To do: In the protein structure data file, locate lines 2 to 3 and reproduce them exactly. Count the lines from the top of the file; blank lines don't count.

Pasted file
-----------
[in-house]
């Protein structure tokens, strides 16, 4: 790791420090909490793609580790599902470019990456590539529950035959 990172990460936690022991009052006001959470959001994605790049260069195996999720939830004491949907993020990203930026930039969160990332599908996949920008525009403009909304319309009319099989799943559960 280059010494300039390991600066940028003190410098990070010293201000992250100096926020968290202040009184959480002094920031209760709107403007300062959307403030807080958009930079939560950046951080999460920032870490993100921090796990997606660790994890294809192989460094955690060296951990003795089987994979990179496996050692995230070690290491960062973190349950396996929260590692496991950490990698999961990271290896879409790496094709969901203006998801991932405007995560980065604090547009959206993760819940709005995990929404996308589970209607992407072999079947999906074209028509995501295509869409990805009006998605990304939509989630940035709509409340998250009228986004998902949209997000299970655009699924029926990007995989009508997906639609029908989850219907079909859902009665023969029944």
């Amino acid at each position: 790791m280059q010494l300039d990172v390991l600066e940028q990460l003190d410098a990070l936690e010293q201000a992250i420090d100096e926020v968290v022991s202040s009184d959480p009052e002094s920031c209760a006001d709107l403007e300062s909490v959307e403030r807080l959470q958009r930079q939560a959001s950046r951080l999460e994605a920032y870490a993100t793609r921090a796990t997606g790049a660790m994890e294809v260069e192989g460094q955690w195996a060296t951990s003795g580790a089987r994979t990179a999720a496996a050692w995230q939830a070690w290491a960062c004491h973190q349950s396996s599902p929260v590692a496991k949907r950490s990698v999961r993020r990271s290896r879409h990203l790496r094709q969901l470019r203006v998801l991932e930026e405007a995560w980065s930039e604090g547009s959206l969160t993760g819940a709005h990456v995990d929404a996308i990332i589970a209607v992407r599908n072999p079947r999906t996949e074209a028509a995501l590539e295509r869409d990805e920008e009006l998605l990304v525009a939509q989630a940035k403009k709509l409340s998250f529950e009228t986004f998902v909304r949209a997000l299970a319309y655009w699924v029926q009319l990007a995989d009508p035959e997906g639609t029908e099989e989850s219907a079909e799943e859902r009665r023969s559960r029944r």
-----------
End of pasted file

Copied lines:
């Protein structure tokens, strides 16, 4: 790791420090909490793609580790599902470019990456590539529950035959 990172990460936690022991009052006001959470959001994605790049260069195996999720939830004491949907993020990203930026930039969160990332599908996949920008525009403009909304319309009319099989799943559960 280059010494300039390991600066940028003190410098990070010293201000992250100096926020968290202040009184959480002094920031209760709107403007300062959307403030807080958009930079939560950046951080999460920032870490993100921090796990997606660790994890294809192989460094955690060296951990003795089987994979990179496996050692995230070690290491960062973190349950396996929260590692496991950490990698999961990271290896879409790496094709969901203006998801991932405007995560980065604090547009959206993760819940709005995990929404996308589970209607992407072999079947999906074209028509995501295509869409990805009006998605990304939509989630940035709509409340998250009228986004998902949209997000299970655009699924029926990007995989009508997906639609029908989850219907079909859902009665023969029944």
């Amino acid at each position: 790791m280059q010494l300039d990172v390991l600066e940028q990460l003190d410098a990070l936690e010293q201000a992250i420090d100096e926020v968290v022991s202040s009184d959480p009052e002094s920031c209760a006001d709107l403007e300062s909490v959307e403030r807080l959470q958009r930079q939560a959001s950046r951080l999460e994605a920032y870490a993100t793609r921090a796990t997606g790049a660790m994890e294809v260069e192989g460094q955690w195996a060296t951990s003795g580790a089987r994979t990179a999720a496996a050692w995230q939830a070690w290491a960062c004491h973190q349950s396996s599902p929260v590692a496991k949907r950490s990698v999961r993020r990271s290896r879409h990203l790496r094709q969901l470019r203006v998801l991932e930026e405007a995560w980065s930039e604090g547009s959206l969160t993760g819940a709005h990456v995990d929404a996308i990332i589970a209607v992407r599908n072999p079947r999906t996949e074209a028509a995501l590539e295509r869409d990805e920008e009006l998605l990304v525009a939509q989630a940035k403009k709509l409340s998250f529950e009228t986004f998902v909304r949209a997000l299970a319309y655009w699924v029926q009319l990007a995989d009508p035959e997906g639609t029908e099989e989850s219907a079909e799943e859902r009665r023969s559960r029944r």